White birch (Betula pendula) is a deciduous deciduous tree with a well-developed root system. Characteristic of the root system of white birch is that the lateral roots are more developed, which originate almost from the base of the plant. In contrast, the main root is relatively small and short. The soils on which white birch grows best are gray forest and brown forest soils. The stem of the white birch is relatively thin and is covered with white bark, which periodically falls into thin scales. The white color characteristic of the bark is due to the content of the substance betulin in its composition. This is the only white dye that exists in nature.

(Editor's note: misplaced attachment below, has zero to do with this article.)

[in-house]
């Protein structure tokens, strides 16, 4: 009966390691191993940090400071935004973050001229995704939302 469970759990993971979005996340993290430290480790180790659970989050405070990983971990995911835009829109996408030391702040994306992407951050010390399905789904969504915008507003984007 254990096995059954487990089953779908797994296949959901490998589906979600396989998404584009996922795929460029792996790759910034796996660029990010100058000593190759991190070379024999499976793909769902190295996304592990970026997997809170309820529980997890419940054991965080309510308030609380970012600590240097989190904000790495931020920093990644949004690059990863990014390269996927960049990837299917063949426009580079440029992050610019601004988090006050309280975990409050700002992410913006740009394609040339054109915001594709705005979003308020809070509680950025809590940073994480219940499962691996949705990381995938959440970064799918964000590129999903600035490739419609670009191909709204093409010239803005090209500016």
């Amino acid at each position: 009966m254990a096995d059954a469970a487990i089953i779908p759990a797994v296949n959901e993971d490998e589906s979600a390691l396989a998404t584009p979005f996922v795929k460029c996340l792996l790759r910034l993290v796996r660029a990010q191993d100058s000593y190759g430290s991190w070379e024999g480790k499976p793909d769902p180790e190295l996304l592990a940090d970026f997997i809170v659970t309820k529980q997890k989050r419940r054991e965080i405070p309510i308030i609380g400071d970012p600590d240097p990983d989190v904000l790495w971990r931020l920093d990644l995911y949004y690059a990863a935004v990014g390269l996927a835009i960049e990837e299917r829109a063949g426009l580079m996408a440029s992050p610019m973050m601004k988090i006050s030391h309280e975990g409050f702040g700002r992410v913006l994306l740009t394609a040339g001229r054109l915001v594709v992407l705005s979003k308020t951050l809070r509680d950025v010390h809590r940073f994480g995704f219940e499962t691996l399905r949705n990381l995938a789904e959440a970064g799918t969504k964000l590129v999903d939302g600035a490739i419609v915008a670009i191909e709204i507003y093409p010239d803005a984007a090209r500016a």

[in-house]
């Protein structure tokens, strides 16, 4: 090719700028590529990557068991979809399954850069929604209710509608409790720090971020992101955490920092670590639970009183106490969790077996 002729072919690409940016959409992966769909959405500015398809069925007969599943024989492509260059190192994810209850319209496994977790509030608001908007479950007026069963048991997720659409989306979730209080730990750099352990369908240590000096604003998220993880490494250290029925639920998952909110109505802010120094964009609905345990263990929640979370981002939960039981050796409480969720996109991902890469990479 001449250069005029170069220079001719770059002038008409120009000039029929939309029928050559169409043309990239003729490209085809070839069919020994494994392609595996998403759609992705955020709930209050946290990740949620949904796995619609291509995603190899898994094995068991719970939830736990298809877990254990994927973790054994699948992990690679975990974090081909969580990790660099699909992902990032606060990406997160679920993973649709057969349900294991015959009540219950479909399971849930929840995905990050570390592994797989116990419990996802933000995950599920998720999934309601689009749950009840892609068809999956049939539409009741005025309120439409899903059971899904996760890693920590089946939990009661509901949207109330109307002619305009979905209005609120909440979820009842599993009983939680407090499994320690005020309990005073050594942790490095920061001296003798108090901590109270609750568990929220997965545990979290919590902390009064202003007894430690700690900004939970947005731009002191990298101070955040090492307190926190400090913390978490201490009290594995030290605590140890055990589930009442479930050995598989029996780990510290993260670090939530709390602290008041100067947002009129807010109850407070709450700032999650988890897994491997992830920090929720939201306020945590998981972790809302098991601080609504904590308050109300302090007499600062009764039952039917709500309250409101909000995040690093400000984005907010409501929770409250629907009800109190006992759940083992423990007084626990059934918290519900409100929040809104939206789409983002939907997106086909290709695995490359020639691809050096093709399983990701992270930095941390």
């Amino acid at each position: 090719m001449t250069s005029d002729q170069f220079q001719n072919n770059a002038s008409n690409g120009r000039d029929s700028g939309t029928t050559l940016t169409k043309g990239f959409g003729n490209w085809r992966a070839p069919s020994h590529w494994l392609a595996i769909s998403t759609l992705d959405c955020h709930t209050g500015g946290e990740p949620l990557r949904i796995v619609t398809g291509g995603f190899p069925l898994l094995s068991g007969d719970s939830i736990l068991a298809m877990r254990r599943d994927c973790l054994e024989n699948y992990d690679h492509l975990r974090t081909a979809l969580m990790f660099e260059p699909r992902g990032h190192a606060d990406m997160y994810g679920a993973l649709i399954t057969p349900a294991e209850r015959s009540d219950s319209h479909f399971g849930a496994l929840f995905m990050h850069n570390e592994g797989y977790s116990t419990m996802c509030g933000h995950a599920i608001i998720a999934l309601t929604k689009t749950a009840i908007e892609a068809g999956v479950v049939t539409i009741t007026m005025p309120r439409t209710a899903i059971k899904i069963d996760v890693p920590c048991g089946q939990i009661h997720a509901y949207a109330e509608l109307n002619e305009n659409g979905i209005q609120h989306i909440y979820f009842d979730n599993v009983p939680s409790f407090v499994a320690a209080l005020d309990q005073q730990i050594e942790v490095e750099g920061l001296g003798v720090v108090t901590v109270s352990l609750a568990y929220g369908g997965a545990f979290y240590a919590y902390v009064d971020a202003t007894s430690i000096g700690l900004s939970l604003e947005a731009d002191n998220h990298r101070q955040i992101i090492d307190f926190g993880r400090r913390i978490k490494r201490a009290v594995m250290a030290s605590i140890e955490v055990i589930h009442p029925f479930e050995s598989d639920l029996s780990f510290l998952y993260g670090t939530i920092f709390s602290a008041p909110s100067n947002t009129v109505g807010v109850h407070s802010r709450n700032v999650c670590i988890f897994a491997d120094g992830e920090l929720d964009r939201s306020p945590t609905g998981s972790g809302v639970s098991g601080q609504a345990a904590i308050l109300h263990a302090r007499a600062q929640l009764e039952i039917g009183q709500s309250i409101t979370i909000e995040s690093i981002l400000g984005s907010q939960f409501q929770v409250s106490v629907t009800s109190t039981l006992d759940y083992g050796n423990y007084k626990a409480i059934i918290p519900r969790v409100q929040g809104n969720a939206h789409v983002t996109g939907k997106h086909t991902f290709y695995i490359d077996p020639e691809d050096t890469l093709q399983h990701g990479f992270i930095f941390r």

At a height of white birch reaches about 30 meters. The shape of the leaf blade is diamond-shaped to almost triangular (ie deltoid). The edge of the leaf is double serrated. The leaves are connected by long leaf stalks to the branches of the tree.
The male inflorescences of the white birch are long hanging fringes. Each fringe is made up of a large number of small flowers. Each birch flower is composed of a four-part perianth and 2 to 3 stamens. The female flowers are also gathered in fringes, but unlike the male fringes, the female ones are ovoid or spherical in shape. Each female flower has a pistil with a two-part lollipop. Flowering of white birch lasts about a month and a half. The optimal age of white birch is about 150 years.